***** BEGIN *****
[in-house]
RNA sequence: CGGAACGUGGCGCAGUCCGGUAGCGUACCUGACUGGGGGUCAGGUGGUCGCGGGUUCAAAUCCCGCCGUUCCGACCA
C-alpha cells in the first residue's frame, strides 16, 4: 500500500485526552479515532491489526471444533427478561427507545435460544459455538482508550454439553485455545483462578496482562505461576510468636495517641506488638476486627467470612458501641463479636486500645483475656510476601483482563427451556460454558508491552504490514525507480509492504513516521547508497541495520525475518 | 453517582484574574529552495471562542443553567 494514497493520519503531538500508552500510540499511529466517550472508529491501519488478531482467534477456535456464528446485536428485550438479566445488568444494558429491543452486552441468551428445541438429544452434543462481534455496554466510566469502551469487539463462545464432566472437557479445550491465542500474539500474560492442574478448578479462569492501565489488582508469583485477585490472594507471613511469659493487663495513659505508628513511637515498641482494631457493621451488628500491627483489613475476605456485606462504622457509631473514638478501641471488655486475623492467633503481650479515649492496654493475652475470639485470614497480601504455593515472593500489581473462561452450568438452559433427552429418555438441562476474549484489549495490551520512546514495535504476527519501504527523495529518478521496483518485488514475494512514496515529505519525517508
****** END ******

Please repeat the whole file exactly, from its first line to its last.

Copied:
[in-house]
RNA sequence: CGGAACGUGGCGCAGUCCGGUAGCGUACCUGACUGGGGGUCAGGUGGUCGCGGGUUCAAAUCCCGCCGUUCCGACCA
C-alpha cells in the first residue's frame, strides 16, 4: 500500500485526552479515532491489526471444533427478561427507545435460544459455538482508550454439553485455545483462578496482562505461576510468636495517641506488638476486627467470612458501641463479636486500645483475656510476601483482563427451556460454558508491552504490514525507480509492504513516521547508497541495520525475518 | 453517582484574574529552495471562542443553567 494514497493520519503531538500508552500510540499511529466517550472508529491501519488478531482467534477456535456464528446485536428485550438479566445488568444494558429491543452486552441468551428445541438429544452434543462481534455496554466510566469502551469487539463462545464432566472437557479445550491465542500474539500474560492442574478448578479462569492501565489488582508469583485477585490472594507471613511469659493487663495513659505508628513511637515498641482494631457493621451488628500491627483489613475476605456485606462504622457509631473514638478501641471488655486475623492467633503481650479515649492496654493475652475470639485470614497480601504455593515472593500489581473462561452450568438452559433427552429418555438441562476474549484489549495490551520512546514495535504476527519501504527523495529518478521496483518485488514475494512514496515529505519525517508